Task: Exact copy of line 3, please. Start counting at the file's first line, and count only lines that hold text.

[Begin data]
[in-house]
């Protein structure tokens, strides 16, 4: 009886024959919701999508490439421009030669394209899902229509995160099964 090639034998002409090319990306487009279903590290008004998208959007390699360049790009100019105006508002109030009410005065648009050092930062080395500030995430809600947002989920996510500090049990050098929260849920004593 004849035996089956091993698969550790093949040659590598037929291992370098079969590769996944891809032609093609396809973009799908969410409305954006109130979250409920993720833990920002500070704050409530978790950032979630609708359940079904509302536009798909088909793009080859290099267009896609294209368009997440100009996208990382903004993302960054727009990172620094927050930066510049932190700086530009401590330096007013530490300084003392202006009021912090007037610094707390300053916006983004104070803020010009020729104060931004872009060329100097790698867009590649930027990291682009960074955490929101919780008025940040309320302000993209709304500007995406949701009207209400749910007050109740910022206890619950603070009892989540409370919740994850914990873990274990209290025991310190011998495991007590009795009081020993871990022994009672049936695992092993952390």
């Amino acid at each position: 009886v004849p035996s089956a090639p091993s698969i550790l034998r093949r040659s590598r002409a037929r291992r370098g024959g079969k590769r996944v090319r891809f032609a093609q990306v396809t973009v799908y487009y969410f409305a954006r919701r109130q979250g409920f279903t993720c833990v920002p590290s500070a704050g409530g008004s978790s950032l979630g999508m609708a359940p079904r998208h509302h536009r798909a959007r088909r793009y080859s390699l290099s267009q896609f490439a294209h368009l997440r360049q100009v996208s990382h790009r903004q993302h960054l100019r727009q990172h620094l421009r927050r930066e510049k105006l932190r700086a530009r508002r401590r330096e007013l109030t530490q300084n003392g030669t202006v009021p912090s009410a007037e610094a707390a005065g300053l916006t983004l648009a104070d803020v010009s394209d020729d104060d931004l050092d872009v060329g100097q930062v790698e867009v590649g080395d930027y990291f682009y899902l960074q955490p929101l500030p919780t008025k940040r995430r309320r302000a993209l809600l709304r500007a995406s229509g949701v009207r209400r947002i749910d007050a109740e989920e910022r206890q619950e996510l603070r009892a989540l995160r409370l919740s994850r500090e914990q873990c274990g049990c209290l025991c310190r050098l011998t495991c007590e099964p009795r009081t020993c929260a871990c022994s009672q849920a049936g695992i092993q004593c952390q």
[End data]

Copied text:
């Amino acid at each position: 009886v004849p035996s089956a090639p091993s698969i550790l034998r093949r040659s590598r002409a037929r291992r370098g024959g079969k590769r996944v090319r891809f032609a093609q990306v396809t973009v799908y487009y969410f409305a954006r919701r109130q979250g409920f279903t993720c833990v920002p590290s500070a704050g409530g008004s978790s950032l979630g999508m609708a359940p079904r998208h509302h536009r798909a959007r088909r793009y080859s390699l290099s267009q896609f490439a294209h368009l997440r360049q100009v996208s990382h790009r903004q993302h960054l100019r727009q990172h620094l421009r927050r930066e510049k105006l932190r700086a530009r508002r401590r330096e007013l109030t530490q300084n003392g030669t202006v009021p912090s009410a007037e610094a707390a005065g300053l916006t983004l648009a104070d803020v010009s394209d020729d104060d931004l050092d872009v060329g100097q930062v790698e867009v590649g080395d930027y990291f682009y899902l960074q955490p929101l500030p919780t008025k940040r995430r309320r302000a993209l809600l709304r500007a995406s229509g949701v009207r209400r947002i749910d007050a109740e989920e910022r206890q619950e996510l603070r009892a989540l995160r409370l919740s994850r500090e914990q873990c274990g049990c209290l025991c310190r050098l011998t495991c007590e099964p009795r009081t020993c929260a871990c022994s009672q849920a049936g695992i092993q004593c952390q």